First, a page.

• disease of your gastro-intestinal tract that interferes with the digestion and absorption of your food (such as Crohn's disease)
  • vomiting or severe diarrhoea.
If these conditions apply to you, your doctor may recommend taking another tablet.
If you are not sure whether you should take this medicine, talk to your doctor or pharmacist.
  1. You are currently pregnant, you think you may be pregnant or you plan to become pregnant. Do not take this medicine whilst pregnant. Do not take this medicine if you have missed your period as you may be pregnant.
  2. You are currently breastfeeding or you plan to breastfeed. Levonorgestrel has been identified in breast milk. Women should not breastfeed within 3 days of taking this medicine.
  3. You are planning to have surgery or an anaesthetic.
  4. You are currently receiving or are planning to receive dental treatment.
  5. You are taking or are planning to take any other medicines. This includes vitamins and supplements that are available from your pharmacy, supermarket or health food shop.
Some medicines may interact with levonorgestrel. These include:
  • barbiturates (including primidone), phenytoin, and carbamazepine, medicines which may be used to treat epilepsy
  • rifampicin and rifabutin, medicines used to treat tuberculosis
  • ritonavir and efavirenz, medicines used to treat HIV infection
  • griseofulvin, a medicine used to treat fungal infections
  • herbal medicines containing St John's Wort (Hypericum perforatum)
  • cyclosporin, a medicine used to prevent organ transplant rejection.
If you are taking any of these you may need a different dose of levonorgestrel or you may need to use a different method of emergency contraception.
Other medicines not listed above may also interact with levonorgestrel.

How to take this medicine

Follow carefully all directions given to you by your doctor or pharmacist. Their instructions may be different to the information in this leaflet.

Take the tablet as soon as possible after unprotected intercourse. The sooner that you take the tablet, the more effective the treatment is likely to be.

It is best to take it immediately after you receive it. The tablet should be taken no later than 72 hours after intercourse.

After taking this medicine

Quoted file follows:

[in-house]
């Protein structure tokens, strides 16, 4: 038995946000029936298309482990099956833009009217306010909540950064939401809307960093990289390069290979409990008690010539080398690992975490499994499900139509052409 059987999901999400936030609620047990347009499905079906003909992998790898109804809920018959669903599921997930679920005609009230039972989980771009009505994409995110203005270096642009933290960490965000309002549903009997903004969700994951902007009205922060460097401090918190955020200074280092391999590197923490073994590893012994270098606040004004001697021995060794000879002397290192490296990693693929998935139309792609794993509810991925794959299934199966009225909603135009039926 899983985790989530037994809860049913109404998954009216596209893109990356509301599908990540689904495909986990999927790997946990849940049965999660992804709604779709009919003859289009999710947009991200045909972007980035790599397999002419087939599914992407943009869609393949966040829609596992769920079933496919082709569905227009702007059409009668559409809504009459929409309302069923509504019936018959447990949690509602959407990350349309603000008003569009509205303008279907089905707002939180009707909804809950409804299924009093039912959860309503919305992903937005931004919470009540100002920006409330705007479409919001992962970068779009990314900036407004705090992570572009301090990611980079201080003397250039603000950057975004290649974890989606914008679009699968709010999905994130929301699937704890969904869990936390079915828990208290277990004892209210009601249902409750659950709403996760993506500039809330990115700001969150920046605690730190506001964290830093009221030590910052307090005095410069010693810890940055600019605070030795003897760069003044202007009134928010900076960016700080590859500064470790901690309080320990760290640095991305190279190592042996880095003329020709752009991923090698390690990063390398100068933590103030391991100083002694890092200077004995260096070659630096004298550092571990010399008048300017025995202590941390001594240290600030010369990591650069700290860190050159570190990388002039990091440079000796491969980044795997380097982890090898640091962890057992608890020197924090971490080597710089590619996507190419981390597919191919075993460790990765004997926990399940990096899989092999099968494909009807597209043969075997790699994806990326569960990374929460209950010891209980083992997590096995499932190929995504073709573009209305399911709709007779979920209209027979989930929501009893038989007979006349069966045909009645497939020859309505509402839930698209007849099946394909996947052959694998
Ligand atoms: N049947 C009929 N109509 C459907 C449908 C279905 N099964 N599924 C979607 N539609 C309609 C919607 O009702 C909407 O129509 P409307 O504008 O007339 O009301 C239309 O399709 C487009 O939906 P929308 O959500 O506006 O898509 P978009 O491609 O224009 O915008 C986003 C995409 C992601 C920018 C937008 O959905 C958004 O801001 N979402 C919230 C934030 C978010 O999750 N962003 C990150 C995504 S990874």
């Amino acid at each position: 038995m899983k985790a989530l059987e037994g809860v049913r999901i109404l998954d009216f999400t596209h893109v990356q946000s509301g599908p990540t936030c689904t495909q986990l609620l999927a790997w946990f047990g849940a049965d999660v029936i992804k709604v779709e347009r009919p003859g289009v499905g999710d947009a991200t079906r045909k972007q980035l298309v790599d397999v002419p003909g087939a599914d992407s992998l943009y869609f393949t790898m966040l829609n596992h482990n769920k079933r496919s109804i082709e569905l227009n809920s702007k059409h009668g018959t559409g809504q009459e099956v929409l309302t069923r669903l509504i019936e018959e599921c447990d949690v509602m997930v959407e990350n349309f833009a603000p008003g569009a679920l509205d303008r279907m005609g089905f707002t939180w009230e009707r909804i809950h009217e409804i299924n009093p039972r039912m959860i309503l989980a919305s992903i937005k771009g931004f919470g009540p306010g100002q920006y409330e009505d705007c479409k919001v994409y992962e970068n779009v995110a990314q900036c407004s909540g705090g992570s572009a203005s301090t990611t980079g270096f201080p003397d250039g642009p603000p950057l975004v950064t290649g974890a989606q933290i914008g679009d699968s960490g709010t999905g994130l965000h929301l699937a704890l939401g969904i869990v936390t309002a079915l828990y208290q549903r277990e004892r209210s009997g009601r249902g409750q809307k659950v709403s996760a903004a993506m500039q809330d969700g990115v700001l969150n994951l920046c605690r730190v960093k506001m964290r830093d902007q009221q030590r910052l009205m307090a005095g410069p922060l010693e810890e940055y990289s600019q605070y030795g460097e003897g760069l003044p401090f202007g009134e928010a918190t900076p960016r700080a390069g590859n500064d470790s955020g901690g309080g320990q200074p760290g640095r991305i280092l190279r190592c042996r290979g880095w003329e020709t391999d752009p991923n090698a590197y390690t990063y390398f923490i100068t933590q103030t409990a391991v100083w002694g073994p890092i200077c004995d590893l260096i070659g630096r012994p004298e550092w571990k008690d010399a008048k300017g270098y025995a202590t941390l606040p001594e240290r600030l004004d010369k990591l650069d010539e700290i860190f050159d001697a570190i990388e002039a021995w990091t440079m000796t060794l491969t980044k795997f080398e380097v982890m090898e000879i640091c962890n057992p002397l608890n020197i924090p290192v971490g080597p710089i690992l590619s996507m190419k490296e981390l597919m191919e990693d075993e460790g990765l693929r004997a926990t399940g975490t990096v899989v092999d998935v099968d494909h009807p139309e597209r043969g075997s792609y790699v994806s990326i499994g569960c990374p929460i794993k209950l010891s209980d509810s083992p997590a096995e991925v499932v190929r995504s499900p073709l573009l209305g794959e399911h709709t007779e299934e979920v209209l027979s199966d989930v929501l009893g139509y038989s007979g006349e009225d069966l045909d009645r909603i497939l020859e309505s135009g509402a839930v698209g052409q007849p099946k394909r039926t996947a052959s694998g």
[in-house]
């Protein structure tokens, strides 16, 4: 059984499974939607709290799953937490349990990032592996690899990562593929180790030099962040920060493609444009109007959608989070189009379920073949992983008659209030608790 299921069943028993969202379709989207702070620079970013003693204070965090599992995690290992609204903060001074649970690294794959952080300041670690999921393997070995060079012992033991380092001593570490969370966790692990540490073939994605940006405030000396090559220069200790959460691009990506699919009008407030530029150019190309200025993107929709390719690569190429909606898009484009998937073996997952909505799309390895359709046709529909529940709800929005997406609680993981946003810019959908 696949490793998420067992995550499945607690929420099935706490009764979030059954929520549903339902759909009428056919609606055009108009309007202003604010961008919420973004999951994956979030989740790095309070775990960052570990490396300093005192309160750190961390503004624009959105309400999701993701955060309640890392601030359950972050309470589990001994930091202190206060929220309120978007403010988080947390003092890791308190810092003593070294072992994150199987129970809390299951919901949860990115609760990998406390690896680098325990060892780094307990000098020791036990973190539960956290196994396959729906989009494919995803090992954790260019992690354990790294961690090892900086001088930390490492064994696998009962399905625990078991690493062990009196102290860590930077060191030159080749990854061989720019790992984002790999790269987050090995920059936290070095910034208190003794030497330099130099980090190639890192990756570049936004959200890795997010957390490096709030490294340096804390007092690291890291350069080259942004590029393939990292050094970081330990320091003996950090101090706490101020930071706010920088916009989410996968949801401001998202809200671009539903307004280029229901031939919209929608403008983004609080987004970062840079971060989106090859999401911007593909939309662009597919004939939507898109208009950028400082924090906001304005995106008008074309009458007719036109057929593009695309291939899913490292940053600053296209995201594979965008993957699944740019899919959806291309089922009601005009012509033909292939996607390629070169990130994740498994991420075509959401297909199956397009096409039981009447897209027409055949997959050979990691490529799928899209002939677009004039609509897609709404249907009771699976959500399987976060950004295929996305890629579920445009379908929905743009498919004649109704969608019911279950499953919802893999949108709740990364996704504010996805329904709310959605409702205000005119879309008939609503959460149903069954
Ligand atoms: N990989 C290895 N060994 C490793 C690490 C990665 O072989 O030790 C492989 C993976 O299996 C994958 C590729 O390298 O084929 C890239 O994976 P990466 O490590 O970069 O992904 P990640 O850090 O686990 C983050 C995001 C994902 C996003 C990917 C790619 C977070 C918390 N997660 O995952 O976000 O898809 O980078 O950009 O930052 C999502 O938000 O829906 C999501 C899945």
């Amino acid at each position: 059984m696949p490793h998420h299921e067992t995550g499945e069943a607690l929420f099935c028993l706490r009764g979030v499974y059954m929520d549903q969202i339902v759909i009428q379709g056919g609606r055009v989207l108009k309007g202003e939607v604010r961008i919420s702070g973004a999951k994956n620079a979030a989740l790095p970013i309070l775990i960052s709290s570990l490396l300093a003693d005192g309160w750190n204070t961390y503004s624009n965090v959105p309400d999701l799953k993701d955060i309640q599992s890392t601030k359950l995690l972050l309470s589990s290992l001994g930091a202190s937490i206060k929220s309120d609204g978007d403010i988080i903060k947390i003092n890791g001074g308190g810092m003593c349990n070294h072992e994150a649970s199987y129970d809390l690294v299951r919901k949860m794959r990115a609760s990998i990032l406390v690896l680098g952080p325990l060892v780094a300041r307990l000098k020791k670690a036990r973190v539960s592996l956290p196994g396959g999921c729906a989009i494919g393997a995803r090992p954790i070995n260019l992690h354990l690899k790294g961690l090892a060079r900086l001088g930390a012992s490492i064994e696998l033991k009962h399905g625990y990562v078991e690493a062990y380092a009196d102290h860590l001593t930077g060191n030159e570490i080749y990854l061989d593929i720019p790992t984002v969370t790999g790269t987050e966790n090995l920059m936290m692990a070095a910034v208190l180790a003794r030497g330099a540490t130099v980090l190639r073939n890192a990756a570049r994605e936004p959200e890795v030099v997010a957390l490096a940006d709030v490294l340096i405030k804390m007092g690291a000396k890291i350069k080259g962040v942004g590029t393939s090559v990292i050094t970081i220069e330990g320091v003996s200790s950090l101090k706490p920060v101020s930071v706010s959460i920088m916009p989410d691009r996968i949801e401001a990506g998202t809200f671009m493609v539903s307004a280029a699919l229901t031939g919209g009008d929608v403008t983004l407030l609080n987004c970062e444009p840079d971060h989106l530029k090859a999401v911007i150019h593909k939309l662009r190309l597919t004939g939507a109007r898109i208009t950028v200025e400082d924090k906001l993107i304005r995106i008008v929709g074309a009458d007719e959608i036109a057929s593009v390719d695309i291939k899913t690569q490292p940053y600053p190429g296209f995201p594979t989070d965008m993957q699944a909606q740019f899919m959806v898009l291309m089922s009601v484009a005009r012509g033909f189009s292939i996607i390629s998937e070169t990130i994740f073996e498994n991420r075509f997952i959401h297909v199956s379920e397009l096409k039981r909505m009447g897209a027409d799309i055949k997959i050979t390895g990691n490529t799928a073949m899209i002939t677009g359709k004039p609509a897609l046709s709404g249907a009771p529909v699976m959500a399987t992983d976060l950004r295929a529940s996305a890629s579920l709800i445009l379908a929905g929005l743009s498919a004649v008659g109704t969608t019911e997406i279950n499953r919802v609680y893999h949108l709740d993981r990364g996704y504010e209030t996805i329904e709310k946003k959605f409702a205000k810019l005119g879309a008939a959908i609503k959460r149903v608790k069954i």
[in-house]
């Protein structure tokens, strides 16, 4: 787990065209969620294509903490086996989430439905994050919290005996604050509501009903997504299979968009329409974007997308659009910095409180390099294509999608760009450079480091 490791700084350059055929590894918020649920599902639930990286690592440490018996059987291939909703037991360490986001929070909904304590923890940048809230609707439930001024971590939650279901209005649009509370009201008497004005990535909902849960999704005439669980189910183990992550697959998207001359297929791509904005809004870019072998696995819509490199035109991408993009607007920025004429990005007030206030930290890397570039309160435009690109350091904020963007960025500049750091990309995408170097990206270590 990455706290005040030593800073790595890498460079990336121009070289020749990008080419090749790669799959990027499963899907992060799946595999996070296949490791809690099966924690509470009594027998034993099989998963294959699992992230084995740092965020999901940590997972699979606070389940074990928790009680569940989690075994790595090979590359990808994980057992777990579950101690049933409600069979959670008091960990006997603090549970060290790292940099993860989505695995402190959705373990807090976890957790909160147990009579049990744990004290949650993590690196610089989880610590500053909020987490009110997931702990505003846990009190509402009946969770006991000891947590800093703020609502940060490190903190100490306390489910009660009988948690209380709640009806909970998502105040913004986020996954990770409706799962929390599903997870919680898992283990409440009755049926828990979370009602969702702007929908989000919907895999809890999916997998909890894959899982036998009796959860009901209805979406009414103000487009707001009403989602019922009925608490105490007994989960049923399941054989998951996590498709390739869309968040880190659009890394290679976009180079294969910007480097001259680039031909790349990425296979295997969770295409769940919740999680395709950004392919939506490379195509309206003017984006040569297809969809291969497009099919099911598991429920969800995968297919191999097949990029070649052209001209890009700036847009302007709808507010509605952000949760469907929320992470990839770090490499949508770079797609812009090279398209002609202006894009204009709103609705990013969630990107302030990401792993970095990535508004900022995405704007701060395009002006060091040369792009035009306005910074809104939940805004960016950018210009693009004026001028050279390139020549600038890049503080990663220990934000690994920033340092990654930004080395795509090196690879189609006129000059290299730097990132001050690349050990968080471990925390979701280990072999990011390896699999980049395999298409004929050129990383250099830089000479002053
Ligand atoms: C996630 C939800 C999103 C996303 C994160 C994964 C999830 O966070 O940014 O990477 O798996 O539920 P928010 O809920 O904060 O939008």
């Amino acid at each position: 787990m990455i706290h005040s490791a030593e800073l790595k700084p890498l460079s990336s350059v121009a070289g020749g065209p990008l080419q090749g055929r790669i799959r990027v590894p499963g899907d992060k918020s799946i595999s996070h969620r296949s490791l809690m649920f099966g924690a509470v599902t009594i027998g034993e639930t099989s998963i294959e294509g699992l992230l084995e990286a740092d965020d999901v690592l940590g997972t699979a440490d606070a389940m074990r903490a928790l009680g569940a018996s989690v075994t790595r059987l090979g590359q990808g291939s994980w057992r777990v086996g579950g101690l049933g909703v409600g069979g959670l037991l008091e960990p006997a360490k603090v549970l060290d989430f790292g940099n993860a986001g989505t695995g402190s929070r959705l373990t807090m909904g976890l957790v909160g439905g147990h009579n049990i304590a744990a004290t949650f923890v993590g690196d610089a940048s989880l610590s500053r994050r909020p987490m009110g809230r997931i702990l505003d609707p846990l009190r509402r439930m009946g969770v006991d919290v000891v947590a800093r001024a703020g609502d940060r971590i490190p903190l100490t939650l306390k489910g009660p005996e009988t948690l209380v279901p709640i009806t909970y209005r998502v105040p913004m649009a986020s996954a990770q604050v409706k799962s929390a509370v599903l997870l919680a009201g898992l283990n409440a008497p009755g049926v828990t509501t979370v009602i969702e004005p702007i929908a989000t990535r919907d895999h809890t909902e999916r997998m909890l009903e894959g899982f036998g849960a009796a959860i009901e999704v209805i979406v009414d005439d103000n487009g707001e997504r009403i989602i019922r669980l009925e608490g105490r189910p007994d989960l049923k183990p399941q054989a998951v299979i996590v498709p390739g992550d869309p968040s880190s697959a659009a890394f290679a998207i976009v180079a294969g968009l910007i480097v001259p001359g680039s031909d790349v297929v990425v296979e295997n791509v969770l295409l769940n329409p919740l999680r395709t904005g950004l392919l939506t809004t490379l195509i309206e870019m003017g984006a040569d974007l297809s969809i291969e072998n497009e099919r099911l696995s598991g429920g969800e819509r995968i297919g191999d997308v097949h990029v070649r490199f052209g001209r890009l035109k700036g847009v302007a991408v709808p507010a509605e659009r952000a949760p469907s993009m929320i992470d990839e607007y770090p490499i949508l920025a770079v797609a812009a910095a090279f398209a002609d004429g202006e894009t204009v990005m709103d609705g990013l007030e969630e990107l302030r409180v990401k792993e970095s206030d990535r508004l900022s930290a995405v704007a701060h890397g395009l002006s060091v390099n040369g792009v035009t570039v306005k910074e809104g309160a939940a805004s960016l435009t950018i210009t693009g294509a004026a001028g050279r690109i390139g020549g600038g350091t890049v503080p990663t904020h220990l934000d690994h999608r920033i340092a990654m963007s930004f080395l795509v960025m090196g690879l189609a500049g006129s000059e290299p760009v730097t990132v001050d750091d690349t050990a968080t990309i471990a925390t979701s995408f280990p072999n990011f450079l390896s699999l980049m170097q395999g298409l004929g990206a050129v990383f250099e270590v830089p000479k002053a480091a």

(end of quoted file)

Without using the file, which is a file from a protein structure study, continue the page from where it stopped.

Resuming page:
If you vomit within 2 hours of taking this tablet you should return to your pharmacy, doctor or clinic as the tablet may not be absorbed and you will need to take an additional tablet.

If you take too much (overdose)

If you think that you or anyone else may have taken too much of this medicine, immediately telephone your doctor or the Poisons Information Centre (Tel: 13 11 26 in Australia) for advice. Alternatively, go to the Accident and Emergency department at your nearest hospital.

Do this even if there are no signs of discomfort or poisoning. You may need urgent medical attention.

While you are taking this medicine

Things you must do

Tell your doctor that you have taken this medicine if:

  • you are about to be started on any new medicine
  • you are pregnant or are planning to become pregnant (you must not take this medicine while pregnant)
  • you are breastfeeding or are planning to breastfeed (you should not breastfeed within 3 days of taking this medicine)
  • you are about to have any blood tests
  • you are going to have surgery or an anaesthetic or are going into hospital.

This medicine is only intended as an emergency measure. If you have not already done so you should discuss with your doctor other methods of long-term contraception.

If you have taken this medicine, then it is recommended that you do not have sex again until you get your next period. If you do have sex, you should use a barrier method (e.g. condom, diaphragm, spermicide, cervical cap) until you get your next period.

You should see your doctor within 3 weeks of taking this medicine.

You may experience spotting or vaginal bleeding earlier or later than expected.

If you do not get your period within 3 weeks of taking this medicine you must see your doctor, as you may be pregnant.

If this medicine does not work, you could be pregnant. Your doctor will order a pregnancy test.

If you experience severe stomach pain you should see your doctor immediately as on rare occasions a tubal (ectopic) pregnancy could occur.